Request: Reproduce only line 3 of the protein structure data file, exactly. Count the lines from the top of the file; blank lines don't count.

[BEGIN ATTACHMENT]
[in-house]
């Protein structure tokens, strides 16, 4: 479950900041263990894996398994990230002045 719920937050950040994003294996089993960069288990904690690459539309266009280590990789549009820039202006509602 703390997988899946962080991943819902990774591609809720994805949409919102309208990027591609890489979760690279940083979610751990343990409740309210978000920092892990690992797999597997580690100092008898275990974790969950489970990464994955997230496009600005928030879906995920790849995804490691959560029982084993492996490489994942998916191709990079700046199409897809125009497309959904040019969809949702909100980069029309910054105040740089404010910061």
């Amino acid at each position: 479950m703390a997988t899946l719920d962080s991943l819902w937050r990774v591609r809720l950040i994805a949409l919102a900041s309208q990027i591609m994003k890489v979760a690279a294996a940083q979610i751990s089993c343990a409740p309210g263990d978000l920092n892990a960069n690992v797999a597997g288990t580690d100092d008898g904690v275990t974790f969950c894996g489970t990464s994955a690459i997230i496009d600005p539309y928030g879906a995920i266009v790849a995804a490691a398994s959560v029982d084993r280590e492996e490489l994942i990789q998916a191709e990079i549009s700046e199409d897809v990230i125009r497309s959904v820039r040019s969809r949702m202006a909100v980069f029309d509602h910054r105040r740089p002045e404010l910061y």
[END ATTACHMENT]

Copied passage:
């Amino acid at each position: 479950m703390a997988t899946l719920d962080s991943l819902w937050r990774v591609r809720l950040i994805a949409l919102a900041s309208q990027i591609m994003k890489v979760a690279a294996a940083q979610i751990s089993c343990a409740p309210g263990d978000l920092n892990a960069n690992v797999a597997g288990t580690d100092d008898g904690v275990t974790f969950c894996g489970t990464s994955a690459i997230i496009d600005p539309y928030g879906a995920i266009v790849a995804a490691a398994s959560v029982d084993r280590e492996e490489l994942i990789q998916a191709e990079i549009s700046e199409d897809v990230i125009r497309s959904v820039r040019s969809r949702m202006a909100v980069f029309d509602h910054r105040r740089p002045e404010l910061y």